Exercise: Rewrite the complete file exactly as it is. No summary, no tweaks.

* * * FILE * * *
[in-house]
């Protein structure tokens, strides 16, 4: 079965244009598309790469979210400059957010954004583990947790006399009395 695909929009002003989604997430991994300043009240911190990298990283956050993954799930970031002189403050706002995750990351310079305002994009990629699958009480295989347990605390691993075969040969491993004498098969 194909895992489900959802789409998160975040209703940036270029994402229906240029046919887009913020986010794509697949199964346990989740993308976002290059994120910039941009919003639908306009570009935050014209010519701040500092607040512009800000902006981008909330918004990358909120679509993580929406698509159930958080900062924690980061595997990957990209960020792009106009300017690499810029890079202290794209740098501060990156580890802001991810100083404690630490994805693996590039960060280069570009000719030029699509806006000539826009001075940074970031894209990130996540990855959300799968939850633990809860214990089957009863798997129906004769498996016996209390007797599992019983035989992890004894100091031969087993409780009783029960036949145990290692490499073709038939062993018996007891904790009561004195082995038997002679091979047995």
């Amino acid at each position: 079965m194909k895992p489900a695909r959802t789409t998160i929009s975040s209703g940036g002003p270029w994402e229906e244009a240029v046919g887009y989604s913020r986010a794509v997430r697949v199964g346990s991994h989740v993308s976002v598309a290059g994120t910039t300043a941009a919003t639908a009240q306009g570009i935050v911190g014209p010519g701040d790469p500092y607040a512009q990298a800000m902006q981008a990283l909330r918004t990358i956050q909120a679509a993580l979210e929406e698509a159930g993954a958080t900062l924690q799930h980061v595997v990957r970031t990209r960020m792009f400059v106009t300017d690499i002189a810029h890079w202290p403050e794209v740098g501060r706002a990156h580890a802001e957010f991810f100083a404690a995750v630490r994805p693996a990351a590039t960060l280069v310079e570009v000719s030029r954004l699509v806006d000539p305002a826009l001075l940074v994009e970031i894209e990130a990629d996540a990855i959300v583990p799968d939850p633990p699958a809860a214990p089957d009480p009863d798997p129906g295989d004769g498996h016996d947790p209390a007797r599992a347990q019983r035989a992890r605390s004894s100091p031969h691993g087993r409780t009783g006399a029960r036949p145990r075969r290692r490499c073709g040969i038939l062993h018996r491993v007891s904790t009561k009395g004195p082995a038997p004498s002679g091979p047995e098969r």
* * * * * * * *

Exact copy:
[in-house]
């Protein structure tokens, strides 16, 4: 079965244009598309790469979210400059957010954004583990947790006399009395 695909929009002003989604997430991994300043009240911190990298990283956050993954799930970031002189403050706002995750990351310079305002994009990629699958009480295989347990605390691993075969040969491993004498098969 194909895992489900959802789409998160975040209703940036270029994402229906240029046919887009913020986010794509697949199964346990989740993308976002290059994120910039941009919003639908306009570009935050014209010519701040500092607040512009800000902006981008909330918004990358909120679509993580929406698509159930958080900062924690980061595997990957990209960020792009106009300017690499810029890079202290794209740098501060990156580890802001991810100083404690630490994805693996590039960060280069570009000719030029699509806006000539826009001075940074970031894209990130996540990855959300799968939850633990809860214990089957009863798997129906004769498996016996209390007797599992019983035989992890004894100091031969087993409780009783029960036949145990290692490499073709038939062993018996007891904790009561004195082995038997002679091979047995």
């Amino acid at each position: 079965m194909k895992p489900a695909r959802t789409t998160i929009s975040s209703g940036g002003p270029w994402e229906e244009a240029v046919g887009y989604s913020r986010a794509v997430r697949v199964g346990s991994h989740v993308s976002v598309a290059g994120t910039t300043a941009a919003t639908a009240q306009g570009i935050v911190g014209p010519g701040d790469p500092y607040a512009q990298a800000m902006q981008a990283l909330r918004t990358i956050q909120a679509a993580l979210e929406e698509a159930g993954a958080t900062l924690q799930h980061v595997v990957r970031t990209r960020m792009f400059v106009t300017d690499i002189a810029h890079w202290p403050e794209v740098g501060r706002a990156h580890a802001e957010f991810f100083a404690a995750v630490r994805p693996a990351a590039t960060l280069v310079e570009v000719s030029r954004l699509v806006d000539p305002a826009l001075l940074v994009e970031i894209e990130a990629d996540a990855i959300v583990p799968d939850p633990p699958a809860a214990p089957d009480p009863d798997p129906g295989d004769g498996h016996d947790p209390a007797r599992a347990q019983r035989a992890r605390s004894s100091p031969h691993g087993r409780t009783g006399a029960r036949p145990r075969r290692r490499c073709g040969i038939l062993h018996r491993v007891s904790t009561k009395g004195p082995a038997p004498s002679g091979p047995e098969r």